lessons learned from a toy catalogue

petrol pumpLast week a friend gave me a fundraising toy catalogue to browse for Christmas and I made the mistake of giving it to the little fella to look at.

For the rest of the afternoon all he said was “I want that one. Mummy can we bring this one home.” For EVERY item in the catalogue.

And, because I didn’t have the sense to hide the darn thing, it was all he said the next day too until I was ready to flip out (believe me, I’ve learnt my lesson).

One particular toy the little fella was interested in was the toy petrol pump pictured above.

When he asked me for the millionth time if he could have it, instead of flipping out I took a deep breath and was inspired to say “You know what, we can make that.”

This is what we threw together:

toy petrol pump

Now don’t laugh.

It’s no work of art, I know. What it does have going for it is that it took me less than two minutes to make, which is important when you’ve got an impatient two year old and a baby who wants attention. And let’s be honest, a two year old isn’t interested in whether a toy is ‘pinnable’ he just wants to play with it already.

toy petrol pump

For the rest of the week (because yes, I still hadn’t hidden the catalogue), the little fella now asked “Can we make this? Can we make this?”

And I could say yes! yes we can. And truly, there were not many items that we couldn’t make ourselves, given a little ingenuity, a few boxes and a lot of cardboard toilet rolls.

sailing ship

DH made this one – our favourite book at the moment is The Golden Snail (snailing ship) btw, so there’s a bit of overlap. The mast is, yep, you guessed it, the petrol pump tube.

In the end I’m glad I left him with that catalogue. It gave me an opportunity (albeit an accidental one) to downplay buying stuff and instead encourage creativity and ingenuity. Even if it’s me doing the creating at the moment, I’m hoping the habit will encourage his own creativity as he gets older.

Because, despite common perception, being frugal isn’t about deprivation or going without, it’s about meeting our needs and wants creatively. Frugality empowers us to say YES!, to have the things we want by finding creative solutions that don’t waste money or resources.

Creating things ourselves is the harder path to take but one that is much more satisfying. With a creative mind and a few boxes there are endless possibilities and little room for dissatisfaction.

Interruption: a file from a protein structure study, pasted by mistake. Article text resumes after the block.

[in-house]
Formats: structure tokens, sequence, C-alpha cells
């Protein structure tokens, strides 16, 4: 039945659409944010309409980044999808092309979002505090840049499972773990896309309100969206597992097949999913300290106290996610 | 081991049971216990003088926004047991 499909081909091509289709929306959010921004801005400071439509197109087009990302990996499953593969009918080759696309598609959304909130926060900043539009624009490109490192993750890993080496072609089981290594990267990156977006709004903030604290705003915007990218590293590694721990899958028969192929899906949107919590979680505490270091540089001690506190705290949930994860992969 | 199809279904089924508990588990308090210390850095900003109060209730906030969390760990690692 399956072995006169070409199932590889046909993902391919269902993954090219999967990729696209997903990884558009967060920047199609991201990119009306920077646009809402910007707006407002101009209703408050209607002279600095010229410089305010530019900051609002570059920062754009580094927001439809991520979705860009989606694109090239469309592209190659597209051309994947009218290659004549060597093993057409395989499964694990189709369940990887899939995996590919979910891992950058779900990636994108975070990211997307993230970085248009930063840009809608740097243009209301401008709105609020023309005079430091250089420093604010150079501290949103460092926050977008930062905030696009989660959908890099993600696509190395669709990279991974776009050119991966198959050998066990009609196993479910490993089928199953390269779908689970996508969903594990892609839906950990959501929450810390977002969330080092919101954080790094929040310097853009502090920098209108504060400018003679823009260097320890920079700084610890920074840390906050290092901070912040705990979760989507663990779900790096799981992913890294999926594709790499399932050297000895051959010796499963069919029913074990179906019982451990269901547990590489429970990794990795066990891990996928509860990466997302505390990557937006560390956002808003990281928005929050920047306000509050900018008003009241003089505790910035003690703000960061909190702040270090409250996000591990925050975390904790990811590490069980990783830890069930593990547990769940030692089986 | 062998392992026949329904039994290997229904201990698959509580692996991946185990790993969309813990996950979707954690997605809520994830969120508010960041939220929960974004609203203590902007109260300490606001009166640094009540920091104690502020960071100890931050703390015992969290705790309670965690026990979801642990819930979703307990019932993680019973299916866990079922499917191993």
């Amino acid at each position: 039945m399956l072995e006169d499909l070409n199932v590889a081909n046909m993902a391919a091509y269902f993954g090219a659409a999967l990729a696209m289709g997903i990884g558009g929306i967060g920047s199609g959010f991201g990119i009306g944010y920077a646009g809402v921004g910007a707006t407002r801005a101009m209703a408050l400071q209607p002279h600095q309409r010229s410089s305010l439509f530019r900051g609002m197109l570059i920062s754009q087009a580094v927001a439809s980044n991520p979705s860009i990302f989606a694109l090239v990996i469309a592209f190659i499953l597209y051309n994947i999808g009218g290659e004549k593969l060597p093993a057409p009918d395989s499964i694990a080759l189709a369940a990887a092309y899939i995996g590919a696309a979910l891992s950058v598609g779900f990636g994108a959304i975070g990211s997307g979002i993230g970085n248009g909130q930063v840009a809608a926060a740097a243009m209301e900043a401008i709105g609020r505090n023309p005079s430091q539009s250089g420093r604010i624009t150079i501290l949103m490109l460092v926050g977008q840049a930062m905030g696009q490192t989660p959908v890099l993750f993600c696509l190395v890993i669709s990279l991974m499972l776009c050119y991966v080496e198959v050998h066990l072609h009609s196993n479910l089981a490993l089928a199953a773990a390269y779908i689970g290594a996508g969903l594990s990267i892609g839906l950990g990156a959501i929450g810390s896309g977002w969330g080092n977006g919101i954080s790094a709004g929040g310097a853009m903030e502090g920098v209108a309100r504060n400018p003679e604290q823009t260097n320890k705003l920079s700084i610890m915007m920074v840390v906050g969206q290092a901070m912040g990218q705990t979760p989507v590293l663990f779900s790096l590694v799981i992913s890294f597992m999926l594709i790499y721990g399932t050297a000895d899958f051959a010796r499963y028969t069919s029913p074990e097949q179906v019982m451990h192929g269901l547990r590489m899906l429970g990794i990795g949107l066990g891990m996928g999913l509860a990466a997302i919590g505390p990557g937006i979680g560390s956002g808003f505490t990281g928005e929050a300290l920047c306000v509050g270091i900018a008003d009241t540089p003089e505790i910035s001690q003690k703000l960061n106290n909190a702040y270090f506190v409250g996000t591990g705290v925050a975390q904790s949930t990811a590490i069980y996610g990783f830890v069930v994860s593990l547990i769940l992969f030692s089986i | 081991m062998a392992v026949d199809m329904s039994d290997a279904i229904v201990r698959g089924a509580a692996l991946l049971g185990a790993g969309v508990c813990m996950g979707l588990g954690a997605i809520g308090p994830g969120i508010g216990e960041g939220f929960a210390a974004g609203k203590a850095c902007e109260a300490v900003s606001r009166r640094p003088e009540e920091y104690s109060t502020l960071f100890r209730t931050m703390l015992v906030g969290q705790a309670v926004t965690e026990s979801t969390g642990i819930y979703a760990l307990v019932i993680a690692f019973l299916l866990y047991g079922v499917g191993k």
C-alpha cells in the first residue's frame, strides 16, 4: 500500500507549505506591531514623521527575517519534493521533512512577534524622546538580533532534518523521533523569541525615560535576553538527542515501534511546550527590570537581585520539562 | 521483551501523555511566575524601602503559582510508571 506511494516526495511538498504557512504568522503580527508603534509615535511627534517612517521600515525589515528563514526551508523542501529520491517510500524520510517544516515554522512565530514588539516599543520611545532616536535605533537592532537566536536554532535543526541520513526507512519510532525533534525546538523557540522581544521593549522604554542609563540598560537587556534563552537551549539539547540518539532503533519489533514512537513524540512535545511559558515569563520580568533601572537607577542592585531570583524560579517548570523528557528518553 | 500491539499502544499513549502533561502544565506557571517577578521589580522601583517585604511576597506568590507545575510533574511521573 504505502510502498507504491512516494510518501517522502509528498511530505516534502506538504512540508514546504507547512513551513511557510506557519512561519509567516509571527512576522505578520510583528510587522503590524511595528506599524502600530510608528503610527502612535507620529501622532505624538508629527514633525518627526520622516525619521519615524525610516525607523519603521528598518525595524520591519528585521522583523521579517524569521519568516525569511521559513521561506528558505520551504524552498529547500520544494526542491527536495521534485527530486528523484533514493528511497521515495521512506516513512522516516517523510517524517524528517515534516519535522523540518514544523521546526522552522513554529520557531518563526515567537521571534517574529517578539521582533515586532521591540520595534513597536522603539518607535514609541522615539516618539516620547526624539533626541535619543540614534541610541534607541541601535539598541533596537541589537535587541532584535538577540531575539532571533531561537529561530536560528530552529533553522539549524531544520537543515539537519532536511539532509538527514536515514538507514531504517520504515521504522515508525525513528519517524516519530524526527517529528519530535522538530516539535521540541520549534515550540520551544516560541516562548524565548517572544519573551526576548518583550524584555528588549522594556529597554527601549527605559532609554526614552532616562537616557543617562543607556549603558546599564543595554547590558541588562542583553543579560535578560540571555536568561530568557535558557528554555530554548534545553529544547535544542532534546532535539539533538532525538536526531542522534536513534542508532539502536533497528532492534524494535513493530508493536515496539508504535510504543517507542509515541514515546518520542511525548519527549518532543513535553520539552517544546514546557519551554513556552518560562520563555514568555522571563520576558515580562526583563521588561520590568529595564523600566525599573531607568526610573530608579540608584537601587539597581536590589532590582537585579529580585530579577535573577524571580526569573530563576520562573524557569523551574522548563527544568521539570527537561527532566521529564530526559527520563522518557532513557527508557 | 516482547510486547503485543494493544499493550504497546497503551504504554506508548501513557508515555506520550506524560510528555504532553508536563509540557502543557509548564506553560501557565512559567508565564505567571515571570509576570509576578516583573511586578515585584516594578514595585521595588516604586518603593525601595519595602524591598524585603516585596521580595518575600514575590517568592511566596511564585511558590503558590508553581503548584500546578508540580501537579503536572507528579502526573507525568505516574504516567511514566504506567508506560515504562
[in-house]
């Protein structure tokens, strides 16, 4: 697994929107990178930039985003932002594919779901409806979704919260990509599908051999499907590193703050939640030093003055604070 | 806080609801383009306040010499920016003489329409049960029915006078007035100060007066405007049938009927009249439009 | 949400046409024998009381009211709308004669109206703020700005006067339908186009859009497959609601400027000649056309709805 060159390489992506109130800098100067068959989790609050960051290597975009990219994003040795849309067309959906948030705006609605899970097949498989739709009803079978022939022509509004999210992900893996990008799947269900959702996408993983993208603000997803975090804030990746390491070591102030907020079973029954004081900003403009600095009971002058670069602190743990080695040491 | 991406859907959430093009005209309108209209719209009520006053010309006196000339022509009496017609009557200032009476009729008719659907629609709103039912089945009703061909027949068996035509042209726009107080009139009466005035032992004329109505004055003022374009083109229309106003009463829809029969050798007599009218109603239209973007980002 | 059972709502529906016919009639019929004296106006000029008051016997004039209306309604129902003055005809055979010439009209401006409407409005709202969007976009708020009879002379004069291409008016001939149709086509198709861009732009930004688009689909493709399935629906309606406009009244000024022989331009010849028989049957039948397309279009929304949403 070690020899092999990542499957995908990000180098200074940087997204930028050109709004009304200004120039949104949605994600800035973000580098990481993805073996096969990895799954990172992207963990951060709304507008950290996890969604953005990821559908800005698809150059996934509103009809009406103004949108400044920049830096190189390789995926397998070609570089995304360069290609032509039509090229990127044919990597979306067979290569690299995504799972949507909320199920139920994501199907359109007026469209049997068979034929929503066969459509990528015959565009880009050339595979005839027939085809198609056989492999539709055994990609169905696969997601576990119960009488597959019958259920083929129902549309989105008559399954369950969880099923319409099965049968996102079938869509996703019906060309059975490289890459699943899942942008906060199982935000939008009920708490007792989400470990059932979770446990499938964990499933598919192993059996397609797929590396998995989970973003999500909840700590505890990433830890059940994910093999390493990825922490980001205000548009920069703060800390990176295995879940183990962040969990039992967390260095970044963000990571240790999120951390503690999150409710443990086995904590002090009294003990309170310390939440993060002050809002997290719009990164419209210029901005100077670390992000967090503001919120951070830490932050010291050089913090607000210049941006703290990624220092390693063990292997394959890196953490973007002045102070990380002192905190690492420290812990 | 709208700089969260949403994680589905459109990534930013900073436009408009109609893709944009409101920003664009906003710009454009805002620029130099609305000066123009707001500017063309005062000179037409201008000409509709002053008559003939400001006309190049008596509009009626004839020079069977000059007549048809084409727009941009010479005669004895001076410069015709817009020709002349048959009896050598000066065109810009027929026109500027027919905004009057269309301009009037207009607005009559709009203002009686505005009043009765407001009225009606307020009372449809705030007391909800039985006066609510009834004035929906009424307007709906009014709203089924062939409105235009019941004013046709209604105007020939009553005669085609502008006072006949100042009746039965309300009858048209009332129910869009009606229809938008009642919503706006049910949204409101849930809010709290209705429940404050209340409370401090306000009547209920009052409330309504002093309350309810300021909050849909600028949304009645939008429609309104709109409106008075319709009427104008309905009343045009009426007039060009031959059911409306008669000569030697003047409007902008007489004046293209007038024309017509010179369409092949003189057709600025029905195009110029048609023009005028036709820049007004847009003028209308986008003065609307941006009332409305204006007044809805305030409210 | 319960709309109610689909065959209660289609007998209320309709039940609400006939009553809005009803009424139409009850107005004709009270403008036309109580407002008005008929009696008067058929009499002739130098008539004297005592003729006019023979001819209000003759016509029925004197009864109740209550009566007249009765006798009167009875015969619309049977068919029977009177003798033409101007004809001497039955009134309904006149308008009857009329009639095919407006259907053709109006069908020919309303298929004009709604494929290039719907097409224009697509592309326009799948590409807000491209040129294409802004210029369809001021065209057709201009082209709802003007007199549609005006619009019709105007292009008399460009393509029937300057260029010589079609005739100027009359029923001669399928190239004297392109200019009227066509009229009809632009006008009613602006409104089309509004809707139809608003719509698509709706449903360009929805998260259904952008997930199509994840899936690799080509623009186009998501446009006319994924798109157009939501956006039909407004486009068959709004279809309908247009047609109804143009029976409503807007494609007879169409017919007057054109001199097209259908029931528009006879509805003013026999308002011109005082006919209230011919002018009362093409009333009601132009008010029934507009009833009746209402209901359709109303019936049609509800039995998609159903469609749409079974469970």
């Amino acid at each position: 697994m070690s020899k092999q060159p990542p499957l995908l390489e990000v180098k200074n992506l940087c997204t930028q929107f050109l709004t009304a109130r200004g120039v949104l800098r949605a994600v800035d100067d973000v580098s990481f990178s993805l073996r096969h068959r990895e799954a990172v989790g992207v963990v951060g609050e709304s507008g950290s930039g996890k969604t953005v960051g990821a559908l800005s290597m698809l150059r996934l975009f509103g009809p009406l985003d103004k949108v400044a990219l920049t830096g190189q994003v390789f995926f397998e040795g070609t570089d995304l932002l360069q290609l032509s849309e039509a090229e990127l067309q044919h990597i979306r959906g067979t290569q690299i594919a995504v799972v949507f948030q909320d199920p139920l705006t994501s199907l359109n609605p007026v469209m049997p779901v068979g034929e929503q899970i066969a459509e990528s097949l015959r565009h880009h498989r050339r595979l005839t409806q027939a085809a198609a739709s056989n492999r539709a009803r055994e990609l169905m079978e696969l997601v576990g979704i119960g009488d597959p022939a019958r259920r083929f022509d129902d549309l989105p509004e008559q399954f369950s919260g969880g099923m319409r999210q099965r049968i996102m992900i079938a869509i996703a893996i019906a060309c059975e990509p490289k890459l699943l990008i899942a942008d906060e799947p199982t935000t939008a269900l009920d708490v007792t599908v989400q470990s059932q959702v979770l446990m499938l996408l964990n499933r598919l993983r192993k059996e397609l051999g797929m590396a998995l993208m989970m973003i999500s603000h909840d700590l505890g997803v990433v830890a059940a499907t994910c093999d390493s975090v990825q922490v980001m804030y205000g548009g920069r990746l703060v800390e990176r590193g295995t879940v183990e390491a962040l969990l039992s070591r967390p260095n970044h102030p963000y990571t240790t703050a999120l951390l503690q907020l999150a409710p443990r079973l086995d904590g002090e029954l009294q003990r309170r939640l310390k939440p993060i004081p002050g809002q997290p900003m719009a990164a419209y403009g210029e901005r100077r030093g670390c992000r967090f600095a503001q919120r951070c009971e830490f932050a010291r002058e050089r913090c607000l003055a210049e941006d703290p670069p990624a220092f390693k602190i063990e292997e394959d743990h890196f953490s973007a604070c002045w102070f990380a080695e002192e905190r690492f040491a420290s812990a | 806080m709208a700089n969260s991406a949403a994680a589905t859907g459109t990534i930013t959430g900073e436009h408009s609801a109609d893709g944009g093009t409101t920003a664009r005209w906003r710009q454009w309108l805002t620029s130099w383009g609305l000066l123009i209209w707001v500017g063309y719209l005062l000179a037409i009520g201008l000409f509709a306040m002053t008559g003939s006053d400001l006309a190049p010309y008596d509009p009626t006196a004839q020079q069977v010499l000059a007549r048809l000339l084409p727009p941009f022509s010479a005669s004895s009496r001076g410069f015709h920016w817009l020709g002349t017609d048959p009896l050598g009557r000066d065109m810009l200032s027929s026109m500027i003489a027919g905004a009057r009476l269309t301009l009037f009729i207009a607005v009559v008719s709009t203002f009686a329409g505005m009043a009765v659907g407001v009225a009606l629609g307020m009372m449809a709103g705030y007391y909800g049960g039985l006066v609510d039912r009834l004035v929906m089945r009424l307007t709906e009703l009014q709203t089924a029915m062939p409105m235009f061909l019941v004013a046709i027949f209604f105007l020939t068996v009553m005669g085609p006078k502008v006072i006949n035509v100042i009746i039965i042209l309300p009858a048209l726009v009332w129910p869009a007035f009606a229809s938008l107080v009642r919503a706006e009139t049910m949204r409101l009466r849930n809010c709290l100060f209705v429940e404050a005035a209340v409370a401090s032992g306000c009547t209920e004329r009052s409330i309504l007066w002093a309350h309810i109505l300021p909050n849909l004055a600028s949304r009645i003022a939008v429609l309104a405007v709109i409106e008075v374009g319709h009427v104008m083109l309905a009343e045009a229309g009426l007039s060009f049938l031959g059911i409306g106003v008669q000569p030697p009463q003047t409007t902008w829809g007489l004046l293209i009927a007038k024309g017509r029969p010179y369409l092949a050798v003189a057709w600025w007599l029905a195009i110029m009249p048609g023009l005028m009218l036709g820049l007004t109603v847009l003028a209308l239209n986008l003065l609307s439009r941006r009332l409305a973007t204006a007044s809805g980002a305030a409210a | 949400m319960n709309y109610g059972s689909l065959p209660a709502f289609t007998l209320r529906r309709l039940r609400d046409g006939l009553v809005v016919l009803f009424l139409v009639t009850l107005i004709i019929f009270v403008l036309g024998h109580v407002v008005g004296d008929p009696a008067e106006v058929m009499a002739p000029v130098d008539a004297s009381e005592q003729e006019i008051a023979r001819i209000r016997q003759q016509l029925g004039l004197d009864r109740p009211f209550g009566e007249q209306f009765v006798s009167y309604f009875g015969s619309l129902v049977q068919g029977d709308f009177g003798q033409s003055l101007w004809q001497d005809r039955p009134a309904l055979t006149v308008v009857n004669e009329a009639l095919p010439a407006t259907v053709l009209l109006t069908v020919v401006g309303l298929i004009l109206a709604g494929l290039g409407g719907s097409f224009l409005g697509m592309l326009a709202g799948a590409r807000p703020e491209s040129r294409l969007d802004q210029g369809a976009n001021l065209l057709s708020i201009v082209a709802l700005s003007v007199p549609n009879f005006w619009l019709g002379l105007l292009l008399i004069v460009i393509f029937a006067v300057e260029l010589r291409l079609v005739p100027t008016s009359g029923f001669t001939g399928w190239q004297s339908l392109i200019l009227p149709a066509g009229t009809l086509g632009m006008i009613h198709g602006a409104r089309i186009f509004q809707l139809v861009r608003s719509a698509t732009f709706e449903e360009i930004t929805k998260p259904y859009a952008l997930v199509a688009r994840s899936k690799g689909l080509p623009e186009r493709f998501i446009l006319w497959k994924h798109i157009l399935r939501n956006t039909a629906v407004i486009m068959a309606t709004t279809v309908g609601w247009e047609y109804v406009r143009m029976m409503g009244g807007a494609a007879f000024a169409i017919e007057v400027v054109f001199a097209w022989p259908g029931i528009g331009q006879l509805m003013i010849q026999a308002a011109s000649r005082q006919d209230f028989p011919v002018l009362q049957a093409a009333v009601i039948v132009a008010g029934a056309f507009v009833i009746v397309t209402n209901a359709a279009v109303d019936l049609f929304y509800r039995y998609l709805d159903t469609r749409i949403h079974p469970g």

SAVE MONEY AND TIME ON THE GROCERIES

THE FRUGAL AND THRIVING WAY

Comments

9 Responses to “lessons learned from a toy catalogue”
  1. Linda says:

    Fantastic! Just imagine the wonderful memories he will have of his childhood! Better than plastic any day.

  2. Sharon says:

    I love the idea of fostering creativity in children Melissa.The best part about making it yourself is that it can be reused again and again as you have done with the sailing ship.

    I accidentally made a terrific toy for my little grand daughter by collecting some different coloured lids from plastic cream bottles. I wanted something to store them in so I used a pot set yogurt container with a snap on lid. My idea was to use them as counters for a noughts and crosses type game on a homemade board but ‘my princess’ had other ideas. She got hold of the container and used it as a rattle, she then prised off the lid and tipped them all out and began putting them back into the container and replacing the lid. I am now teaching her to stack them in colours and saying to her pink one, blue one etc and also to count how many lids are in each stack. They store nicely in the container until her next visit and the best part is it cost absolutely nothing. My type of frugal!

  3. Delphine says:

    Memories. My son was the creative one when it came to making things. We he was about 8 or nine he was a fan of the Ninja Turtles. He wanted costumes and rummaged through my sewing scraps to find the different colours pertaining to each of the turtles. He made face masks and belts to hold his swords. And then there was ‘Ghost Busters’. Cardboard box, masking tape, tin foil, old washing machine hose and he was ready for business. Invest in masking tape – lots of masking tape.

  4. Helen says:

    This is brilliant. The next time I have a request for something from a toy shop/ catelogue, I’m going to do this :)

  5. Rachel says:

    Love Doing this, so glad I’m not the only one.
    My Nan once gave me a scrapbook with a handle (cool right, at 4 or 5 I thought so) and let me pick out my favourite things from junk mail to cut out…by myself :) and stick (by myself) into the book. I felt so big and important charged with this. For her it was a rainy day quick fix…but for me it was a treasure I held onto for years. I would look through it, sometimes “inventing” items I liked as you and your son did.

Comments